The Archbishop of Armagh and Primate of All Ireland has denounced “new threats to life, peace and reconciliation in our land”.
Driving the news
Archbishop Eamon Martin was speaking Sunday at a prayer service “For Ireland and for Humanity” at the Papal Cross near Drogheda, on the 40th anniversary of Pope John Paul II’s “pilgrimage of peace” to Ireland.
“The last six months has seen a return to death and bombing in the North, with increased sectarianism and still no sign of a functioning Assembly to protect and develop the peace process”, Martin deplored in his address.
“As Brexit looms, it seems at times that politics is descending into a dangerous factionalism which does nothing to solve the social and economic uncertainty of these days but only serves to erode the integrity of parliamentary democracy”.
The Archbishop also condemned the “brutal beating” almost two weeks ago of Kevin Lunney, a Northern Irish businessman kidnapped by a crime gang outside his home in Kinawley, Co Fermanagh, and tortured during a three hour ordeal.
“The ongoing violent feuds between criminal gangs remind us that we must all work together to build a culture of life and prevent the culture of barbarism and death from taking root and poisoning our land”, Martin said.
Why it matters
The archbishop reserved some of his harshest words for the politicians in the UK Parliament who are pushing for the decriminalisation of abortion in Northern Ireland.
That liberalisation will take effect on October 21 if the devolved government at Stormont, the seat of the Northern Ireland Assembly, is not restored by then.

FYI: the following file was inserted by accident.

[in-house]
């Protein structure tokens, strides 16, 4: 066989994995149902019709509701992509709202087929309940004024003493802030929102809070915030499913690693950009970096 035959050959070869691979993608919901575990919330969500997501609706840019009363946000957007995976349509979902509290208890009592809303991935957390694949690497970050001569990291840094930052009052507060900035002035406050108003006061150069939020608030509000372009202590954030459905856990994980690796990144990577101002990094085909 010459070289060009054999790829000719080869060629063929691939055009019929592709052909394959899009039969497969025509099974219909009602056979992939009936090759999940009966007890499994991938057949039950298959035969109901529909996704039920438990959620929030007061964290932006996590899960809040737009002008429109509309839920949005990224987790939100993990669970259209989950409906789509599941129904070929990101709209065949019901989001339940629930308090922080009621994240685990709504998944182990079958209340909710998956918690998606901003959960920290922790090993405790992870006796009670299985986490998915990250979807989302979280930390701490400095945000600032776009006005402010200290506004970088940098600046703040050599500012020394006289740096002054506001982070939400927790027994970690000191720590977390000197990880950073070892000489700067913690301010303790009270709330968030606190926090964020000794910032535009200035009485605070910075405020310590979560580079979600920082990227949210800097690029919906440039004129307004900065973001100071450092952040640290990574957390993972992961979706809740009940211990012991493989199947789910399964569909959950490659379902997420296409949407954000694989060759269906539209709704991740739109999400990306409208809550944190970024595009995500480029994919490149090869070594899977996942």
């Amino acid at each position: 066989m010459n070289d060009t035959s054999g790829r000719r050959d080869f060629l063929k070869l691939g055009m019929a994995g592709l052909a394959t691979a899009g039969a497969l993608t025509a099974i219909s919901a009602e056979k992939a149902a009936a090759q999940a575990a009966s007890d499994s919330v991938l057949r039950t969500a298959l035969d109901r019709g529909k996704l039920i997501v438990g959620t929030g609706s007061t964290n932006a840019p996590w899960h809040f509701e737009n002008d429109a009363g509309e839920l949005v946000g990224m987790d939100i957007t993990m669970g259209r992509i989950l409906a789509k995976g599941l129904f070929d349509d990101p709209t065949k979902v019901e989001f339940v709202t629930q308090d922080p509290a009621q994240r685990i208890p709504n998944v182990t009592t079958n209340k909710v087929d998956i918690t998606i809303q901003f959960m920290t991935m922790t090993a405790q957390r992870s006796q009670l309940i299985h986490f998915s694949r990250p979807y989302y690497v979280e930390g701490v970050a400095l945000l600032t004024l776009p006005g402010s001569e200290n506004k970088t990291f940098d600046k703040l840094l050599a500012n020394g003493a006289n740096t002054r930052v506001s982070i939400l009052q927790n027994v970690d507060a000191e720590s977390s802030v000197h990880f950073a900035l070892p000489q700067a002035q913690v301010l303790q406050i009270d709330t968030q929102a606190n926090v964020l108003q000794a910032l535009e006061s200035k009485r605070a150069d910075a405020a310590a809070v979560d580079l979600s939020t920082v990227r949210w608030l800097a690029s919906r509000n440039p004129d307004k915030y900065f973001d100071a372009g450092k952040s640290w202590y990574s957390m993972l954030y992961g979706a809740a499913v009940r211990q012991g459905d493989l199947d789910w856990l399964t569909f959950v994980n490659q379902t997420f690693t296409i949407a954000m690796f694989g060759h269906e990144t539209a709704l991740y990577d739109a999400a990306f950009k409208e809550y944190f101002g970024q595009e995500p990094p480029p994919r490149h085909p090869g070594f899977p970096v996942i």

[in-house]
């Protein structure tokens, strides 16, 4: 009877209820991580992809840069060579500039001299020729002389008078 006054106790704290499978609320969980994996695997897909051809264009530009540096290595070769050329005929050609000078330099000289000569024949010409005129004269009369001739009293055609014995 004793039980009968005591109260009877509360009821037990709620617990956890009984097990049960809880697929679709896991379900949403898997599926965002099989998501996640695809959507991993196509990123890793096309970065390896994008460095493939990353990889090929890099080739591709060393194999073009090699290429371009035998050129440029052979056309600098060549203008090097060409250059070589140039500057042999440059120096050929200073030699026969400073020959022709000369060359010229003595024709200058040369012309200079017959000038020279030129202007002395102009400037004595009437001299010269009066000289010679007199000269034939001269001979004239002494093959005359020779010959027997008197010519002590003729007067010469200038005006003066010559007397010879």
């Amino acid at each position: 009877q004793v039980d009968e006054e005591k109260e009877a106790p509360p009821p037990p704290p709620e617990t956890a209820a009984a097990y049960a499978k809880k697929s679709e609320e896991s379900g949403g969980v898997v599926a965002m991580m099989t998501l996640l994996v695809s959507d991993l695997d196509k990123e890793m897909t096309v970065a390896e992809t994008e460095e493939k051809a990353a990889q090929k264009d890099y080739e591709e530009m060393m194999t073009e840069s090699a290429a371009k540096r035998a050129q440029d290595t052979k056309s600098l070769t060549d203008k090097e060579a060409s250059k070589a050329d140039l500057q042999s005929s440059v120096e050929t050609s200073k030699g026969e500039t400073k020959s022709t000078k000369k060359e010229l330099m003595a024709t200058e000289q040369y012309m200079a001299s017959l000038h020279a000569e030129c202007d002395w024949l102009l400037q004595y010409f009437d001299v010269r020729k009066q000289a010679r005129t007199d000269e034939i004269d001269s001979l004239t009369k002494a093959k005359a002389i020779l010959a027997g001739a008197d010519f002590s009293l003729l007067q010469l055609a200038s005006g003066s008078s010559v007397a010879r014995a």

Martin said it was “shocking… that the democratic process was so cynically manipulated in Westminster during the July holiday period to remove from law all explicit protections for unborn children in Northern Ireland up to 28 weeks in their mother’s womb”.
“I plead with political representatives to return to Stormont before the 21 October and end this barbaric abortion legislation”.
“The political impasse has gone on too long”, Martin denounced, calling on Northern Ireland representatives: “for the sake of life; for the sake of peace – make the necessary compromises and return to your posts – this is a critical moment”.
We as a Church “must consistently highlight the fundamental right to life and always speak out against attacks on innocent human life”, the archbishop said.
“The responsibility to build a culture of life… belongs to all of us”.
Martin invited the faithful to redouble their efforts to build a “culture of life” in Ireland and “to counter the language of hate, barriers, walls and separation with peacemaking, reconciliation, bridge-building and cooperation”.
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